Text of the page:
The chairman of the House Appropriations Committee, Republican Rep. Rodney Frelinghuysen of New Jersey, has announced that he will vote no on the American Health Care Act, the GOP proposal to replace the Obama administration's Affordable Care Act.
Frelinghuysen's announcement arrives the day House Republicans are set to vote on the health care bill after delaying it a day earlier. President Donald Trump has asserted that if GOP lawmakers do not pass the legislation this round, he will move on from health care and leave the ACA, also known as Obamacare, in place.
On March 24, Frelinghuysen released an official statement revealing he would vote against the AHCA, citing concerns about how its provisions will impact his constituents. The New Jersey lawmaker's departure is a significant setback for the bill -- many members of Congress take their cues from committee heads, The Huffington Post reports.
"Seven years after enactment of Obamacare, I wanted to support legislation that made positive changes to rescue health care in America," Frelinghuysen said. "Unfortunately, the legislation before the House today is currently unacceptable as it would place significant new costs and barriers to care on my constituent in New Jersey. In addition to the loss of Medicaid coverage for so many people in my Medicaid-dependent state, the denial of essential health benefits in the individual market raise serious coverage and cost issues," Frelinghuysen added.
House Democrats are expected to unanimously vote against the AHCA, meaning that the bill will not pass if 22 or more House Republicans vote no.
Lawmakers were slated to decide on the legislation on March 23, but House leadership delayed the vote because it did not have enough Republican support. That evening, Office of Management and Budget Director Mick Mulvaney told GOP lawmakers in a closed-door meeting that Trump would opt to leave the ACA intact if they did not vote to pass the AHCA by the next day, The Hill reports.
Members of the conservative House Freedom Caucus have been the most vocally opposed to the GOP proposal, asserting that it does not go far enough in repealing the ACA. That evening, the House leadership introduced three new amendments to the bill to make it more attractive to both Freedom Caucus members and the more moderate Republicans.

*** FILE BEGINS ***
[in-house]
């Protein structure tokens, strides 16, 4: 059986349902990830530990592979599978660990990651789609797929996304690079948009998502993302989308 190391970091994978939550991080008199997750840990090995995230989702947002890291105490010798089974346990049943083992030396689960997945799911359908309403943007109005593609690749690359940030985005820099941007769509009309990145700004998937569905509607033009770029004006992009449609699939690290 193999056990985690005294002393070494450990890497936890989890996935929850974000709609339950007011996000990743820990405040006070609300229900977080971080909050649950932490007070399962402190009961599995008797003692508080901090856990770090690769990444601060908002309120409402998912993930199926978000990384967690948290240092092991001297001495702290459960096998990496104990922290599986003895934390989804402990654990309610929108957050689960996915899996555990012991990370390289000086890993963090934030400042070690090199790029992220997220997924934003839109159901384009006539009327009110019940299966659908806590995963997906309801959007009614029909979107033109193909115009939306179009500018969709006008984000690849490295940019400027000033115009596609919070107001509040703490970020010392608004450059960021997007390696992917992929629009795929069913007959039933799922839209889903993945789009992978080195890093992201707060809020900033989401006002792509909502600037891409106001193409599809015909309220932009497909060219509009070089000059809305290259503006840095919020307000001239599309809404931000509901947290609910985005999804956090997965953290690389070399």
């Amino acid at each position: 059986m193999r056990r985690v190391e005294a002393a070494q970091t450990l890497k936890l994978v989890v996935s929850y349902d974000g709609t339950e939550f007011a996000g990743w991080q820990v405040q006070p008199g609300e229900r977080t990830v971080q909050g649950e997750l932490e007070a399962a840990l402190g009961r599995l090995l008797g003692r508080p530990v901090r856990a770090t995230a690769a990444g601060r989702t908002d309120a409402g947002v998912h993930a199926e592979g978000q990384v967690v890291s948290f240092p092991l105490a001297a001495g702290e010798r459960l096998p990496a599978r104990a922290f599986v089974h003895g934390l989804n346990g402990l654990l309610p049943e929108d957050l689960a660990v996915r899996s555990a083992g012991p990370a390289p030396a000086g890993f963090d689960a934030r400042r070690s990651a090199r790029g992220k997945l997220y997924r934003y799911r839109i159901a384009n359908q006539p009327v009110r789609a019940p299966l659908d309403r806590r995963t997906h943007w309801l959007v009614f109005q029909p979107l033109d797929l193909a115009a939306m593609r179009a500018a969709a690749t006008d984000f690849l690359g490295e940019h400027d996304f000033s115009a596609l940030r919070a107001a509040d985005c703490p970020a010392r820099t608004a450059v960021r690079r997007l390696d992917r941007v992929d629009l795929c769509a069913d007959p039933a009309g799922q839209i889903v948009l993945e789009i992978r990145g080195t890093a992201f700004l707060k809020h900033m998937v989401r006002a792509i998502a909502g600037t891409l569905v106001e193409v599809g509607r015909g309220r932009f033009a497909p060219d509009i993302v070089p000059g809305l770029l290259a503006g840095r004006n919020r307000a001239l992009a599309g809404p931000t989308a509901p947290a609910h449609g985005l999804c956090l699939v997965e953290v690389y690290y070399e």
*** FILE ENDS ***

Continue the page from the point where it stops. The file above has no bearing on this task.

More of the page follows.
The first amendment calls for dismantling the federal requirement that all health plans cover 10 essential health benefits, such as maternity care and mental health treatment. By 2018, states would be left to decide which health benefits their plans should cover.
The other two amendments would provide states with more federal funding for maternity care and would delay repealing a Medicare tax on citizens making $200,000 or more annually, The Washington Post reports.
On March 24, one Freedom Caucus member stated he would not vote for the AHCA even after the amendments, asserting that the bill still strongly resembles the ACA.
"No, I'm not ready to surrender on an issue as important as Obamacare," Republican Rep. Mo Brooks of Alabama told CNBC. "I am going to vote against it because it is one of the worst bills I have seen ... It's very, very bad in a variety of ways."
That same morning, Mulvaney reaffirmed that Trump would not negotiate on the AHCA any further and would walk away from Obamacare repeal if it did not pass that afternoon.
"He's tired of drawn-out negotiations," Mulvaney said. "He's tired of folks always coming up with better ideas, and nitpicking the bill as it is ... he thinks the time has come to a vote."
The House was expected to hold its vote for the AHCA by 4 p.m. on March 24.